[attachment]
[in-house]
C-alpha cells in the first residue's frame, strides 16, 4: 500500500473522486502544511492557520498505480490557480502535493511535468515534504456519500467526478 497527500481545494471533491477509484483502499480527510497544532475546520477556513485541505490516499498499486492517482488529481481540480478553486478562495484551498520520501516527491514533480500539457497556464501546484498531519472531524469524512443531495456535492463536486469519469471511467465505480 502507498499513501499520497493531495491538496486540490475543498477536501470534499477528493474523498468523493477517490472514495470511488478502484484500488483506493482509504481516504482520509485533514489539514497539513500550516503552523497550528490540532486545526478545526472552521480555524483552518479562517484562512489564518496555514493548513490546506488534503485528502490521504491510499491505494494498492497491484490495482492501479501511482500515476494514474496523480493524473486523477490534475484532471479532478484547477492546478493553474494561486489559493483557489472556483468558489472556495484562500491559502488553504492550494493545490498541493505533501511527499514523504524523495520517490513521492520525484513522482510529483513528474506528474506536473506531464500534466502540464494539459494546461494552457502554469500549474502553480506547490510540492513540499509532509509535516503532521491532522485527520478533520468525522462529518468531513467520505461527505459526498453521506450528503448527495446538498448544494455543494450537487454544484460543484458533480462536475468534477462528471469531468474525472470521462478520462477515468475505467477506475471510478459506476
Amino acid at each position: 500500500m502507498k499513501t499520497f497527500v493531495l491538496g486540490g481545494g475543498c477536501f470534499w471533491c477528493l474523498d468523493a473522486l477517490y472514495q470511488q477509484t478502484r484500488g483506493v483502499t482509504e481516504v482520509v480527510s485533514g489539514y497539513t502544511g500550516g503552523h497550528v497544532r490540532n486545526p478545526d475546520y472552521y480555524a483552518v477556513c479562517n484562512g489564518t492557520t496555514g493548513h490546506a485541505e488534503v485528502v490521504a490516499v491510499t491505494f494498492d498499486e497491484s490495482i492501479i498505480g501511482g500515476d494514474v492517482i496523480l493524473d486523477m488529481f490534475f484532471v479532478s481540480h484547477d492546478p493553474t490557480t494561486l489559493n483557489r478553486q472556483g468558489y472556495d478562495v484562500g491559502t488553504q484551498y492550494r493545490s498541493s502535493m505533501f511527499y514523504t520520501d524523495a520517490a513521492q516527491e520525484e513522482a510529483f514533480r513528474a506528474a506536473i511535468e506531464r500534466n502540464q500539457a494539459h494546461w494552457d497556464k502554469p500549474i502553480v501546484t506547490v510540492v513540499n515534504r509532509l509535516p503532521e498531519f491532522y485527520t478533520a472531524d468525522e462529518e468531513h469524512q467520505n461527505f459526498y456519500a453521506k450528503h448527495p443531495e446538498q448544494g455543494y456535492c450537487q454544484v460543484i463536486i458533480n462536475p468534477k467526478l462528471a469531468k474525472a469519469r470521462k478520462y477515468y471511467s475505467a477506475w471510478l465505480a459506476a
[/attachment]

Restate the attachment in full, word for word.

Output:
[in-house]
C-alpha cells in the first residue's frame, strides 16, 4: 500500500473522486502544511492557520498505480490557480502535493511535468515534504456519500467526478 497527500481545494471533491477509484483502499480527510497544532475546520477556513485541505490516499498499486492517482488529481481540480478553486478562495484551498520520501516527491514533480500539457497556464501546484498531519472531524469524512443531495456535492463536486469519469471511467465505480 502507498499513501499520497493531495491538496486540490475543498477536501470534499477528493474523498468523493477517490472514495470511488478502484484500488483506493482509504481516504482520509485533514489539514497539513500550516503552523497550528490540532486545526478545526472552521480555524483552518479562517484562512489564518496555514493548513490546506488534503485528502490521504491510499491505494494498492497491484490495482492501479501511482500515476494514474496523480493524473486523477490534475484532471479532478484547477492546478493553474494561486489559493483557489472556483468558489472556495484562500491559502488553504492550494493545490498541493505533501511527499514523504524523495520517490513521492520525484513522482510529483513528474506528474506536473506531464500534466502540464494539459494546461494552457502554469500549474502553480506547490510540492513540499509532509509535516503532521491532522485527520478533520468525522462529518468531513467520505461527505459526498453521506450528503448527495446538498448544494455543494450537487454544484460543484458533480462536475468534477462528471469531468474525472470521462478520462477515468475505467477506475471510478459506476
Amino acid at each position: 500500500m502507498k499513501t499520497f497527500v493531495l491538496g486540490g481545494g475543498c477536501f470534499w471533491c477528493l474523498d468523493a473522486l477517490y472514495q470511488q477509484t478502484r484500488g483506493v483502499t482509504e481516504v482520509v480527510s485533514g489539514y497539513t502544511g500550516g503552523h497550528v497544532r490540532n486545526p478545526d475546520y472552521y480555524a483552518v477556513c479562517n484562512g489564518t492557520t496555514g493548513h490546506a485541505e488534503v485528502v490521504a490516499v491510499t491505494f494498492d498499486e497491484s490495482i492501479i498505480g501511482g500515476d494514474v492517482i496523480l493524473d486523477m488529481f490534475f484532471v479532478s481540480h484547477d492546478p493553474t490557480t494561486l489559493n483557489r478553486q472556483g468558489y472556495d478562495v484562500g491559502t488553504q484551498y492550494r493545490s498541493s502535493m505533501f511527499y514523504t520520501d524523495a520517490a513521492q516527491e520525484e513522482a510529483f514533480r513528474a506528474a506536473i511535468e506531464r500534466n502540464q500539457a494539459h494546461w494552457d497556464k502554469p500549474i502553480v501546484t506547490v510540492v513540499n515534504r509532509l509535516p503532521e498531519f491532522y485527520t478533520a472531524d468525522e462529518e468531513h469524512q467520505n461527505f459526498y456519500a453521506k450528503h448527495p443531495e446538498q448544494g455543494y456535492c450537487q454544484v460543484i463536486i458533480n462536475p468534477k467526478l462528471a469531468k474525472a469519469r470521462k478520462y477515468y471511467s475505467a477506475w471510478l465505480a459506476a